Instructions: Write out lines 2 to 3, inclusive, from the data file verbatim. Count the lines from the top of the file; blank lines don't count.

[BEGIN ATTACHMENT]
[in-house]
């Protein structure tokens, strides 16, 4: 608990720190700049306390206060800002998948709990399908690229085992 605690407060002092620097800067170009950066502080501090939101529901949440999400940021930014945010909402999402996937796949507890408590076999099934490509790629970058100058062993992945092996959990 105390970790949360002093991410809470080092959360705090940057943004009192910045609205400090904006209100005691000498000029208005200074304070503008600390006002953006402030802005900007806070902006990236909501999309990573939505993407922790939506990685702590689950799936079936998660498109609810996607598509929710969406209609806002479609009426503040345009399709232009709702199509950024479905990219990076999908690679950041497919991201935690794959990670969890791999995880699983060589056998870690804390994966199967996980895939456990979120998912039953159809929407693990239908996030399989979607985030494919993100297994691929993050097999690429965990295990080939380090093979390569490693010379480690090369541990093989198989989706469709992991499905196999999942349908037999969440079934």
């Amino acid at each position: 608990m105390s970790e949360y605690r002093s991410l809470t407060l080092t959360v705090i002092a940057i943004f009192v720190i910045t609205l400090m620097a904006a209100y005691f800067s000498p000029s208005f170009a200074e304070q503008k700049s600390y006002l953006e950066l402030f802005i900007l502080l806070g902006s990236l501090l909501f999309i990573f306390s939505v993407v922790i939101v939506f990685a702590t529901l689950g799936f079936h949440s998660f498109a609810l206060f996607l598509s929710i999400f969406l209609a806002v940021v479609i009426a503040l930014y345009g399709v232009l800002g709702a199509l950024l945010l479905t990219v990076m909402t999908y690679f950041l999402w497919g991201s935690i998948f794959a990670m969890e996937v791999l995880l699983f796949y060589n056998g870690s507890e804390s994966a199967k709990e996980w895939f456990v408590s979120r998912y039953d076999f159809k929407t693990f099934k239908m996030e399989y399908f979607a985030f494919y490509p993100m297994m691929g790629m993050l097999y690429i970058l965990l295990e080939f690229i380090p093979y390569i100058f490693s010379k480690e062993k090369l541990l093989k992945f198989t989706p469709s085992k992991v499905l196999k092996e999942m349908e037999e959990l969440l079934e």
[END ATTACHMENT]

């Protein structure tokens, strides 16, 4: 608990720190700049306390206060800002998948709990399908690229085992 605690407060002092620097800067170009950066502080501090939101529901949440999400940021930014945010909402999402996937796949507890408590076999099934490509790629970058100058062993992945092996959990 105390970790949360002093991410809470080092959360705090940057943004009192910045609205400090904006209100005691000498000029208005200074304070503008600390006002953006402030802005900007806070902006990236909501999309990573939505993407922790939506990685702590689950799936079936998660498109609810996607598509929710969406209609806002479609009426503040345009399709232009709702199509950024479905990219990076999908690679950041497919991201935690794959990670969890791999995880699983060589056998870690804390994966199967996980895939456990979120998912039953159809929407693990239908996030399989979607985030494919993100297994691929993050097999690429965990295990080939380090093979390569490693010379480690090369541990093989198989989706469709992991499905196999999942349908037999969440079934």
């Amino acid at each position: 608990m105390s970790e949360y605690r002093s991410l809470t407060l080092t959360v705090i002092a940057i943004f009192v720190i910045t609205l400090m620097a904006a209100y005691f800067s000498p000029s208005f170009a200074e304070q503008k700049s600390y006002l953006e950066l402030f802005i900007l502080l806070g902006s990236l501090l909501f999309i990573f306390s939505v993407v922790i939101v939506f990685a702590t529901l689950g799936f079936h949440s998660f498109a609810l206060f996607l598509s929710i999400f969406l209609a806002v940021v479609i009426a503040l930014y345009g399709v232009l800002g709702a199509l950024l945010l479905t990219v990076m909402t999908y690679f950041l999402w497919g991201s935690i998948f794959a990670m969890e996937v791999l995880l699983f796949y060589n056998g870690s507890e804390s994966a199967k709990e996980w895939f456990v408590s979120r998912y039953d076999f159809k929407t693990f099934k239908m996030e399989y399908f979607a985030f494919y490509p993100m297994m691929g790629m993050l097999y690429i970058l965990l295990e080939f690229i380090p093979y390569i100058f490693s010379k480690e062993k090369l541990l093989k992945f198989t989706p469709s085992k992991v499905l196999k092996e999942m349908e037999e959990l969440l079934e």